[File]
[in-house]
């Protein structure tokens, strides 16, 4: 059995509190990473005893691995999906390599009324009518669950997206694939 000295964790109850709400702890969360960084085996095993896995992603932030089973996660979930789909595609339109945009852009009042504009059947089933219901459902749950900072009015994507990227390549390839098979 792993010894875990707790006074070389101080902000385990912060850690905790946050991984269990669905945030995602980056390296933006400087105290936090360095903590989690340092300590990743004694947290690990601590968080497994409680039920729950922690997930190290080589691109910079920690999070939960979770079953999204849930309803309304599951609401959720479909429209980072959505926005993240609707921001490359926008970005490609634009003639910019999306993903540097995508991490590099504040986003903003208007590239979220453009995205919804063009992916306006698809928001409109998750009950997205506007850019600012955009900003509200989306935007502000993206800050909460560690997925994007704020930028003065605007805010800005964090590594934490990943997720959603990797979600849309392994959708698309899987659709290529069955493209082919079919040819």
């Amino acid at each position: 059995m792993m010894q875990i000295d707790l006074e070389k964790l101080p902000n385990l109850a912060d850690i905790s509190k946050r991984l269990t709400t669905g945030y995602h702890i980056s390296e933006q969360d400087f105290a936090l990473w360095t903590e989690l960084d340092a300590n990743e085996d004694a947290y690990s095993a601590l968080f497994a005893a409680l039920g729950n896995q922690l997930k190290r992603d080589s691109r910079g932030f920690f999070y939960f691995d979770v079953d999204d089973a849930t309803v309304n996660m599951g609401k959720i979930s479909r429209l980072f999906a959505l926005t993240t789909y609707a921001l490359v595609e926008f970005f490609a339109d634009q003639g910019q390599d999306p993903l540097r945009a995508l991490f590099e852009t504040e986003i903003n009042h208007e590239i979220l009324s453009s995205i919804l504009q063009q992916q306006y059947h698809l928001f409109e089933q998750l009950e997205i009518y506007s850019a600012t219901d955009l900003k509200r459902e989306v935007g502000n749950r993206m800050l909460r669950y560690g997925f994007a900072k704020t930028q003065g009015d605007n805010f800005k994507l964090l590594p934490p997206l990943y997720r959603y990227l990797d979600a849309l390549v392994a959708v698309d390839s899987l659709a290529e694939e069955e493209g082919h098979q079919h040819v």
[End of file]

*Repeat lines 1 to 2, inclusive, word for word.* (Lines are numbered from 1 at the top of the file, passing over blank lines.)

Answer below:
[in-house]
């Protein structure tokens, strides 16, 4: 059995509190990473005893691995999906390599009324009518669950997206694939 000295964790109850709400702890969360960084085996095993896995992603932030089973996660979930789909595609339109945009852009009042504009059947089933219901459902749950900072009015994507990227390549390839098979 792993010894875990707790006074070389101080902000385990912060850690905790946050991984269990669905945030995602980056390296933006400087105290936090360095903590989690340092300590990743004694947290690990601590968080497994409680039920729950922690997930190290080589691109910079920690999070939960979770079953999204849930309803309304599951609401959720479909429209980072959505926005993240609707921001490359926008970005490609634009003639910019999306993903540097995508991490590099504040986003903003208007590239979220453009995205919804063009992916306006698809928001409109998750009950997205506007850019600012955009900003509200989306935007502000993206800050909460560690997925994007704020930028003065605007805010800005964090590594934490990943997720959603990797979600849309392994959708698309899987659709290529069955493209082919079919040819």